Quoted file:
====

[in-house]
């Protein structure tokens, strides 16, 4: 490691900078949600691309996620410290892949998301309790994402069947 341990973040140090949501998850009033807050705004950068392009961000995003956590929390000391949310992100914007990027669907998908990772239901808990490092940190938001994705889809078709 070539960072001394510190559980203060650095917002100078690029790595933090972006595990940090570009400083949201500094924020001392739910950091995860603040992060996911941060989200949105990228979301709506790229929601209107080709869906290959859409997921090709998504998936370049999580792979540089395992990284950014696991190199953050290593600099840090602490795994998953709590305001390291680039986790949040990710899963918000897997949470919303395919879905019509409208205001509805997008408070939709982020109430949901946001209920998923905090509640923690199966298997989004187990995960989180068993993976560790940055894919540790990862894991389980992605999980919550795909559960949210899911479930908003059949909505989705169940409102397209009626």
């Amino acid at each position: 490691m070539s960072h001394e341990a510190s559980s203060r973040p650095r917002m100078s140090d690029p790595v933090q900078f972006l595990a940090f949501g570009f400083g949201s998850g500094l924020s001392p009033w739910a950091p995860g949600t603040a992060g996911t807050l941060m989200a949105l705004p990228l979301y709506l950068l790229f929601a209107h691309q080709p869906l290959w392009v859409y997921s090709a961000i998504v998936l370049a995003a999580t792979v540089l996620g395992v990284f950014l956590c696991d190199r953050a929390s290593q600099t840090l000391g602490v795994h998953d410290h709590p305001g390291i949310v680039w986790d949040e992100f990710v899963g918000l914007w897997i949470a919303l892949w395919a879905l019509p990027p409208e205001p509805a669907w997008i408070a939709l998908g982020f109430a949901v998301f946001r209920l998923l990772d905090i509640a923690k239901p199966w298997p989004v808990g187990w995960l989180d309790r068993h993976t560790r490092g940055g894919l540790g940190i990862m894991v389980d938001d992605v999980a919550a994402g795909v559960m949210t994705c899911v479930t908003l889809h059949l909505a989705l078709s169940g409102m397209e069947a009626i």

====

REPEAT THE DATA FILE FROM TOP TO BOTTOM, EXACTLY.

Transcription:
[in-house]
């Protein structure tokens, strides 16, 4: 490691900078949600691309996620410290892949998301309790994402069947 341990973040140090949501998850009033807050705004950068392009961000995003956590929390000391949310992100914007990027669907998908990772239901808990490092940190938001994705889809078709 070539960072001394510190559980203060650095917002100078690029790595933090972006595990940090570009400083949201500094924020001392739910950091995860603040992060996911941060989200949105990228979301709506790229929601209107080709869906290959859409997921090709998504998936370049999580792979540089395992990284950014696991190199953050290593600099840090602490795994998953709590305001390291680039986790949040990710899963918000897997949470919303395919879905019509409208205001509805997008408070939709982020109430949901946001209920998923905090509640923690199966298997989004187990995960989180068993993976560790940055894919540790990862894991389980992605999980919550795909559960949210899911479930908003059949909505989705169940409102397209009626």
């Amino acid at each position: 490691m070539s960072h001394e341990a510190s559980s203060r973040p650095r917002m100078s140090d690029p790595v933090q900078f972006l595990a940090f949501g570009f400083g949201s998850g500094l924020s001392p009033w739910a950091p995860g949600t603040a992060g996911t807050l941060m989200a949105l705004p990228l979301y709506l950068l790229f929601a209107h691309q080709p869906l290959w392009v859409y997921s090709a961000i998504v998936l370049a995003a999580t792979v540089l996620g395992v990284f950014l956590c696991d190199r953050a929390s290593q600099t840090l000391g602490v795994h998953d410290h709590p305001g390291i949310v680039w986790d949040e992100f990710v899963g918000l914007w897997i949470a919303l892949w395919a879905l019509p990027p409208e205001p509805a669907w997008i408070a939709l998908g982020f109430a949901v998301f946001r209920l998923l990772d905090i509640a923690k239901p199966w298997p989004v808990g187990w995960l989180d309790r068993h993976t560790r490092g940055g894919l540790g940190i990862m894991v389980d938001d992605v999980a919550a994402g795909v559960m949210t994705c899911v479930t908003l889809h059949l909505a989705l078709s169940g409102m397209e069947a009626i």